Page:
“I don’t think that we have seen the full effects of COVID on a generation,” said Malissa Galliher, clinical director of the Jefferson, Blount, St. Clair Mental Health Authority. Read more.
December 31, 2019: The Chinese office of the World Health Organization reported pneumonia cases with an unknown origin in victims who had connections to a fish market in Wuhan.
January 7, 2020: Chinese health officials isolate and identify the coronavirus as the cause of the Wuhan illnesses. Read more.
Two years ago Sunday – the morning of Friday, March 13 – the first case of COVID-19 was diagnosed in Alabama, and by the end of the day the state had a total of six positive cases.
Schools that day announced they would be closing for what they thought would be 2½ weeks to let the virus pass by. Nursing homes closed to all visitors and the first drive-thru testing location in the county opened in Vestavia Hills.
That was just two days after the World Health Organization declared that the spread of what then was called the novel coronavirus had reached pandemic levels, a declaration that came three months after the first cases were reported in the city of Wuhan, China. It would grow into a global health crisis on a scale not seen by the world in more than 100 years.
In other countries, people already were on mandatory shelter-in-place orders, but the change that would catch the attention of a broad swath of Americans wasn’t that. It was a change in a basketball game.
The National Basketball Association hastily called off a game after officials found out that Utah Jazz player Rudy Gobert had tested positive for the coronavirus, setting off a chain of events that resulted in the suspension of all NBA play.
As COVID spread in early 2020, health officials in Alabama had to move quickly to try to stop the outbreak.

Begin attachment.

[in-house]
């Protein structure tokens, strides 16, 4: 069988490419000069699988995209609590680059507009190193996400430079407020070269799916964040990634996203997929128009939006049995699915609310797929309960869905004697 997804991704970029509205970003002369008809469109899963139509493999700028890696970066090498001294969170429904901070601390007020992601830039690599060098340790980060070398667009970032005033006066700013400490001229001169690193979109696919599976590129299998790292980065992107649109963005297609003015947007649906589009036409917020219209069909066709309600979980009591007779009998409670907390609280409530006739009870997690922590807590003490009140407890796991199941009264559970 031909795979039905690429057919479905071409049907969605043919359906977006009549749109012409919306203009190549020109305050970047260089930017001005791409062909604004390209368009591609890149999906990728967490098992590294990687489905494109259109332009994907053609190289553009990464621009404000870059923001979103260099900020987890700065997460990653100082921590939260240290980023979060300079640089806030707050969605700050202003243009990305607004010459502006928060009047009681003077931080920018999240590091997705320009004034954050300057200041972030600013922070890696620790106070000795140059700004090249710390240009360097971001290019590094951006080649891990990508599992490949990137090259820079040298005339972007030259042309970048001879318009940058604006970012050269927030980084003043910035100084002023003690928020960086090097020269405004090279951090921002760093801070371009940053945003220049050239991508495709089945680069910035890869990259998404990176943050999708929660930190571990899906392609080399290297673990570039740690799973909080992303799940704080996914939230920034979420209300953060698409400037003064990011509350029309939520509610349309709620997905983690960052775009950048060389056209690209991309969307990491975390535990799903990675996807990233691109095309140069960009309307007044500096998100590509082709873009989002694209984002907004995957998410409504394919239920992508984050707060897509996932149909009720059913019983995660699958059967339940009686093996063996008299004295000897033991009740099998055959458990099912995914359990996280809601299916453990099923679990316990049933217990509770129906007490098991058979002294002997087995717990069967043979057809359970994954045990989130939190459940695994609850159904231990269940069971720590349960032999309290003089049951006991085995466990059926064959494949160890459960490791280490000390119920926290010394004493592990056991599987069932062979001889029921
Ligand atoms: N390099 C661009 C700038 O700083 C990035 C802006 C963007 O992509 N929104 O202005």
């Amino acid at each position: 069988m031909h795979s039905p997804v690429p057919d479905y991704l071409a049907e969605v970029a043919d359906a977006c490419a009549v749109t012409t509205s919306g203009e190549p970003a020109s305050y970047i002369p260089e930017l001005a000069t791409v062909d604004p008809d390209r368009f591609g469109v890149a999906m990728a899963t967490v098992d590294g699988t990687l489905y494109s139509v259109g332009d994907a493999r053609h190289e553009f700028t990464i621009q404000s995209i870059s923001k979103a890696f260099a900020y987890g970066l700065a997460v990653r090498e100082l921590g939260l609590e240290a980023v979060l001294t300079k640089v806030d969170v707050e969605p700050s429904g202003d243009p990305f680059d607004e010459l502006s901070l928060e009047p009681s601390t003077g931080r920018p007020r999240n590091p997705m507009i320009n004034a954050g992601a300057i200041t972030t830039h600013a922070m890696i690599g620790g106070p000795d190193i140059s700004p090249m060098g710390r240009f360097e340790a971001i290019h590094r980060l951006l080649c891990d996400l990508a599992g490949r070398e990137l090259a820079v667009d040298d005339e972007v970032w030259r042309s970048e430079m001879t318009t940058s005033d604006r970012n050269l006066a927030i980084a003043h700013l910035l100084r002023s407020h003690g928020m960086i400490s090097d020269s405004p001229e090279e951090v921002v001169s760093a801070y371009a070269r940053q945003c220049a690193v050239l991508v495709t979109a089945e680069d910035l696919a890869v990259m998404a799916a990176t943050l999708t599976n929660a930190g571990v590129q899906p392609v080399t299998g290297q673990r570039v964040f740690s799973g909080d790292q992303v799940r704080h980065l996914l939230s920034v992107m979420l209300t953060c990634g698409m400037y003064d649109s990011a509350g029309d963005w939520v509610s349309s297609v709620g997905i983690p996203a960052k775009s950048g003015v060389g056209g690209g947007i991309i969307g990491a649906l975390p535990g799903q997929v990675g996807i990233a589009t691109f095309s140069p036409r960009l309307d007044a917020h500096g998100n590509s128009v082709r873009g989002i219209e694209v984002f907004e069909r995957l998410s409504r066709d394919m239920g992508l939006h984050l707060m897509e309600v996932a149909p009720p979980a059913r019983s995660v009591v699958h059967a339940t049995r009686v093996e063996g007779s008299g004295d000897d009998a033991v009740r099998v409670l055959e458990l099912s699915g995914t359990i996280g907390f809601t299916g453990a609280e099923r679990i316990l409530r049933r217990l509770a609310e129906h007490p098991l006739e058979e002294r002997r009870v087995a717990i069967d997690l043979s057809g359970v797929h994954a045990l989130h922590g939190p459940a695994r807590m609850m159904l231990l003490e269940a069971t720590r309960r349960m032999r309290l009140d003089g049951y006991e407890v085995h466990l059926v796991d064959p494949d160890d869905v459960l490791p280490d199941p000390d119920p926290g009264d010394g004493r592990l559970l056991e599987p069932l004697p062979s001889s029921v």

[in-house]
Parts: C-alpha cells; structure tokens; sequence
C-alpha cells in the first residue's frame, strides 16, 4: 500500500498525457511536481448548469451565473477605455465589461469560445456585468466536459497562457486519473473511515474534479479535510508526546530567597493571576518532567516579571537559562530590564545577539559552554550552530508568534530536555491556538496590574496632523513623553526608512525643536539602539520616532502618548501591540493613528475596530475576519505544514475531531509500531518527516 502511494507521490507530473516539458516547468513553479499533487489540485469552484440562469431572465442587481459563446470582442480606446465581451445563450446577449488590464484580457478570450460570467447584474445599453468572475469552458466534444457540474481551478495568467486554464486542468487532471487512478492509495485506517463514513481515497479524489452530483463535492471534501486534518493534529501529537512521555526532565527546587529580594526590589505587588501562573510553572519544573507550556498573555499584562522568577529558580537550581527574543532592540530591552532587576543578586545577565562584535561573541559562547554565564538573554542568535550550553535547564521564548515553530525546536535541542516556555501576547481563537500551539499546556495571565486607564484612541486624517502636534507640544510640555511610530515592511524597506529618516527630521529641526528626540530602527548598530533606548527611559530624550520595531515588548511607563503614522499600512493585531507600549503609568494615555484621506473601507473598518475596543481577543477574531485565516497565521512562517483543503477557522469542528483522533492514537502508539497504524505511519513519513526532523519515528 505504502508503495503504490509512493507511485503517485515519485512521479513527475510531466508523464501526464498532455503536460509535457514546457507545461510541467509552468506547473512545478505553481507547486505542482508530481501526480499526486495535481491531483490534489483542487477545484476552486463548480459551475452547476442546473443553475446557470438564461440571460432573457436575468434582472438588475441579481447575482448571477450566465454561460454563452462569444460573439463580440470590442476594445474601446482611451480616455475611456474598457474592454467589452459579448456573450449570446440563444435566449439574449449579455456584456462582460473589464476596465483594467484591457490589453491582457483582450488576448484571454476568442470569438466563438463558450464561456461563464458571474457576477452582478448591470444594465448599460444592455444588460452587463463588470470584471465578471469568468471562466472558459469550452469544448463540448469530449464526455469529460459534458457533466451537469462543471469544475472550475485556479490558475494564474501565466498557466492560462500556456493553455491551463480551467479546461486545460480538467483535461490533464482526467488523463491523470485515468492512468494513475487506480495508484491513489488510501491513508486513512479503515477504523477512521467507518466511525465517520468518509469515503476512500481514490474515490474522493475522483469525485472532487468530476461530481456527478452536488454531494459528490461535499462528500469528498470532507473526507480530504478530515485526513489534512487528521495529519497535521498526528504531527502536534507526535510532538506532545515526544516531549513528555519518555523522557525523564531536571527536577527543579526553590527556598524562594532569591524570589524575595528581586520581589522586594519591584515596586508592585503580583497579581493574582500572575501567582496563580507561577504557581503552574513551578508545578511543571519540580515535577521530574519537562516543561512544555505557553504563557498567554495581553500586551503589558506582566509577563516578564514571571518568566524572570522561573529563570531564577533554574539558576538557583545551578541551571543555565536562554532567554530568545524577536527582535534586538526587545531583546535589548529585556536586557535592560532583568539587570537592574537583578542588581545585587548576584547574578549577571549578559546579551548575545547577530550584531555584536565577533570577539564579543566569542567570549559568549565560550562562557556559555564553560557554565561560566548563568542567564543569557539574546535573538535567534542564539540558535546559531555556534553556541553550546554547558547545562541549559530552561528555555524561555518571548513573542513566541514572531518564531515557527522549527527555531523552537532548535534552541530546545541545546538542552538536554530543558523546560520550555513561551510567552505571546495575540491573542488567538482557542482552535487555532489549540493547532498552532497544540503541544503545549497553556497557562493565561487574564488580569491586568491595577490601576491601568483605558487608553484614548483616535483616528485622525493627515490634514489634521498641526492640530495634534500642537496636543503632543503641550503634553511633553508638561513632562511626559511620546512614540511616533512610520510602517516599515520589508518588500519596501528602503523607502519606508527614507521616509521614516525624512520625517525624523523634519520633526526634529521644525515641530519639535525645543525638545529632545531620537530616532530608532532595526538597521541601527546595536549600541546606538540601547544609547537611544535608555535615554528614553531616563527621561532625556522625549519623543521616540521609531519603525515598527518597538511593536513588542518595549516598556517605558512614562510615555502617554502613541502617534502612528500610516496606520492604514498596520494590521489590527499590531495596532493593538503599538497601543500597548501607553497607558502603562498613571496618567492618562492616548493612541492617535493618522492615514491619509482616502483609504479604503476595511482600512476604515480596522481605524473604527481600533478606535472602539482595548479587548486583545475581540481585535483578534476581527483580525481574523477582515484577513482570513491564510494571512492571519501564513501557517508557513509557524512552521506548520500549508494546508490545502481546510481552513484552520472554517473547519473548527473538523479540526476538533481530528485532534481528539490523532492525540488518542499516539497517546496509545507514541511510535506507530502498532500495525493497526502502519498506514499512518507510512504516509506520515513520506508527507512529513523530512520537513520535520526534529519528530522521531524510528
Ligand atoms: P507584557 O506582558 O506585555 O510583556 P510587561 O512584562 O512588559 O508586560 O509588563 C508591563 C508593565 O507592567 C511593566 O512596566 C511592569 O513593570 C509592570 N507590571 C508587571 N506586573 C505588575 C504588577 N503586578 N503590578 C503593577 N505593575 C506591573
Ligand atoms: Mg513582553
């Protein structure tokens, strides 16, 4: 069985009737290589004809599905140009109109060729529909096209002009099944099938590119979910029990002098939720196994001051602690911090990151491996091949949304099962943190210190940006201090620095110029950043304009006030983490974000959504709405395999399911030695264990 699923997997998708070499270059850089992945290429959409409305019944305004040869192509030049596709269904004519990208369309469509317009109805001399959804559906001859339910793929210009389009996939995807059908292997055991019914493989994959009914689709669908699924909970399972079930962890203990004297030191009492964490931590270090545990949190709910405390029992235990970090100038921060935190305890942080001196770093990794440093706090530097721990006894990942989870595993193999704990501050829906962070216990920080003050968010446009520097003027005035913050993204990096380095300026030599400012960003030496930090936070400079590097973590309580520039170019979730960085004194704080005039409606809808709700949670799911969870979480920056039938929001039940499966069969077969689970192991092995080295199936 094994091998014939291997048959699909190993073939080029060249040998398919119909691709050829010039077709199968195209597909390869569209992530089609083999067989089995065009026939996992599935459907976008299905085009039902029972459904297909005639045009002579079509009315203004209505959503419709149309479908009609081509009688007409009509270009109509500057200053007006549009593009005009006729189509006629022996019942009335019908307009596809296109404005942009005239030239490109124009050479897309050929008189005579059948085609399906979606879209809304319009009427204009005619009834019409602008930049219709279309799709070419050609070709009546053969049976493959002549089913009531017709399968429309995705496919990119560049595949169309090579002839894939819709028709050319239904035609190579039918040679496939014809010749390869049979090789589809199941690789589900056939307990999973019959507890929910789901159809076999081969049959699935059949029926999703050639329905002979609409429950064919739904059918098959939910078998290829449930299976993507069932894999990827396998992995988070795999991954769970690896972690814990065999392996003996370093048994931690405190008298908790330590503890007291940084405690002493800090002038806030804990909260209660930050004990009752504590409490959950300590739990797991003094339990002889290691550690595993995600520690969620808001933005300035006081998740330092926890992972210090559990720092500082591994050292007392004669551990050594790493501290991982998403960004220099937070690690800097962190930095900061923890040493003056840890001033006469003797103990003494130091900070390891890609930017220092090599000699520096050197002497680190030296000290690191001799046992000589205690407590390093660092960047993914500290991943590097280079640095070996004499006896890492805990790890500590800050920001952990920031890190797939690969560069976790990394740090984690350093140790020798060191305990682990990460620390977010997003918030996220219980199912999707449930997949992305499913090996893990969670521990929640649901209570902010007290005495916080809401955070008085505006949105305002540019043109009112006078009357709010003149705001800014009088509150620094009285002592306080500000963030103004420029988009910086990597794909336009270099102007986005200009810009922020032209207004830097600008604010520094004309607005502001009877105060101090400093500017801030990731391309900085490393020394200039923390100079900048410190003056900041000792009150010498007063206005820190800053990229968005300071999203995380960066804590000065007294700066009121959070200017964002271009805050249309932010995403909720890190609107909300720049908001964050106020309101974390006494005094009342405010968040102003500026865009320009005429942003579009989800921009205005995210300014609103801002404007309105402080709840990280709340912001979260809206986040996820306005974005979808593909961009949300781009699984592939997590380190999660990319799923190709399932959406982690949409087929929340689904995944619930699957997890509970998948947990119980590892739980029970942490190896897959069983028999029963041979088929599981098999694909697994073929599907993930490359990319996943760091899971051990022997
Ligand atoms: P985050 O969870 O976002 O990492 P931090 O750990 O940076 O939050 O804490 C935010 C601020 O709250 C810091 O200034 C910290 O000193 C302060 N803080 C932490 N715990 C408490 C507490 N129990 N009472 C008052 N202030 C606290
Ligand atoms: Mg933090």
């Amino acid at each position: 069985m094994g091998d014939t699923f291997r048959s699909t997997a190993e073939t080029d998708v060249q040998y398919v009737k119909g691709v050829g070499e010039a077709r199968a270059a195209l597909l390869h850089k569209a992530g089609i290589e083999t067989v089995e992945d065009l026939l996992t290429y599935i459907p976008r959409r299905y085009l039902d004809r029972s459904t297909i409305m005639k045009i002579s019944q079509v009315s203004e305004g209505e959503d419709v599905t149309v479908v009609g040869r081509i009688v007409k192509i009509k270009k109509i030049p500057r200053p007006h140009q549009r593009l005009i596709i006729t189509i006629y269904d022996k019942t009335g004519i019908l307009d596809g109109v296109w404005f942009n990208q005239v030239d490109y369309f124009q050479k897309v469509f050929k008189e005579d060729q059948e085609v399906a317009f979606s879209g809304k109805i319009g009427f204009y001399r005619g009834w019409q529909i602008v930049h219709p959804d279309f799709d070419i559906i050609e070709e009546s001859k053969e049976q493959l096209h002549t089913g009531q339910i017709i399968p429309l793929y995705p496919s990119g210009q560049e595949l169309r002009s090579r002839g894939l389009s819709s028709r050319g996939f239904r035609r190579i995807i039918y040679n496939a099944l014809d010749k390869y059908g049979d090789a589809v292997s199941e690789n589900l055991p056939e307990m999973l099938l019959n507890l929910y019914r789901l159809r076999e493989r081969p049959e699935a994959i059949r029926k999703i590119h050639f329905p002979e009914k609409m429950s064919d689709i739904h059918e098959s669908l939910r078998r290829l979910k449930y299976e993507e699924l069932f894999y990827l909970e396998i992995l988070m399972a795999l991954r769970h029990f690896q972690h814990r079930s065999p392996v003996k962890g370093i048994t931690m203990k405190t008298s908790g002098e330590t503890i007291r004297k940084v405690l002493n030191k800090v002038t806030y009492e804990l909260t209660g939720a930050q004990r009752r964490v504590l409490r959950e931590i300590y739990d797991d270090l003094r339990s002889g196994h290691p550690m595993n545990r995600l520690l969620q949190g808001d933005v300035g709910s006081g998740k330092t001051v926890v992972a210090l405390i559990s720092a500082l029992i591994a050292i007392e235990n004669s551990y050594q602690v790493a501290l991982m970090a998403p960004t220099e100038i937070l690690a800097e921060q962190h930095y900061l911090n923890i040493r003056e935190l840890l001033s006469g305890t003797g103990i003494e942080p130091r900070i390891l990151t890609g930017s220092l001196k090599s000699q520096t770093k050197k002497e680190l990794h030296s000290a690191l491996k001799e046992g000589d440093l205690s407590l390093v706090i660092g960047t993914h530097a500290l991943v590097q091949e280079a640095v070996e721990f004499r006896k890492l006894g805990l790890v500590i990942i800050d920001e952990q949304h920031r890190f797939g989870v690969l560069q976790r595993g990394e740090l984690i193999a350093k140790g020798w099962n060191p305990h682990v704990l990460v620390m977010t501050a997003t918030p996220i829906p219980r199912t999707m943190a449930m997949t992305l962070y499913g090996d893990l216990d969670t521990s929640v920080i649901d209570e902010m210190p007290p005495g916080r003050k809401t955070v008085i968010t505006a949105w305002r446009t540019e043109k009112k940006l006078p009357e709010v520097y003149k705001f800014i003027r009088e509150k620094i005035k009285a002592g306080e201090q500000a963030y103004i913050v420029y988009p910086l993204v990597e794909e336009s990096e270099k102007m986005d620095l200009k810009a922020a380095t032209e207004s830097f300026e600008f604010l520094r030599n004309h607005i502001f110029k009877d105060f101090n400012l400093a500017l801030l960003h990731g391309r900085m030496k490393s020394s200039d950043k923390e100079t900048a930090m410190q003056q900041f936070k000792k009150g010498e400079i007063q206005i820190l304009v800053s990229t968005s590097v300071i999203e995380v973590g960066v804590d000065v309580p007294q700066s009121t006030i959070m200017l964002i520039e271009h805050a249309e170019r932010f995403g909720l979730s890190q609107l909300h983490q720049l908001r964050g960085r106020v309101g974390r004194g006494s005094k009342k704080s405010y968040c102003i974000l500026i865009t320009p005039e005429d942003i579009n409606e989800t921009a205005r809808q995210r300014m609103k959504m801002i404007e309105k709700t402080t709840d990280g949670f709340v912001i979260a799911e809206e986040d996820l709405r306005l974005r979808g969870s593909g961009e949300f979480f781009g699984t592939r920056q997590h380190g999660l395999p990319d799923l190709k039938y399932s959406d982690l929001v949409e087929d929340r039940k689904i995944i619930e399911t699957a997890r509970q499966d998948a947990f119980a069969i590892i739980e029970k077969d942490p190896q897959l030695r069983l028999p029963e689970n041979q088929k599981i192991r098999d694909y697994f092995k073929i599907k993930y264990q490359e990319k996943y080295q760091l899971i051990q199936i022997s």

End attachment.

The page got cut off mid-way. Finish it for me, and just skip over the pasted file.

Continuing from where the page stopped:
Nursing homes were among the first institutions to close down, and for months no visitors were allowed as America’s elderly became the first sacrifices to the pandemic.
At first, health officials moved to limit public gatherings to fewer than 500 people, then days later the limit was reduced to 25. Gov. Kay Ivey put in place orders that shut down most nonessential businesses, and schools followed suit; classrooms via online broadcasts such as Zoom became the norm. Entire families stayed under the same roof day in and out as children attended class remotely and their parents either worked from home or had no job to go to.
High school sports were shut down for the rest of the 2020 spring sports season, and the football season was affected later in the year. Some schools opted out of play entirely, while weekly lists of scores regularly noted numerous games forfeited because of COVID outbreaks.
Places of worship were forced to cancel in-person services, and attending church via online video became the norm.
As of now, the U.S. has endured three distinct surges over the past two years. Vaccinations have helped curb cases, but the threat is not yet over. Read more.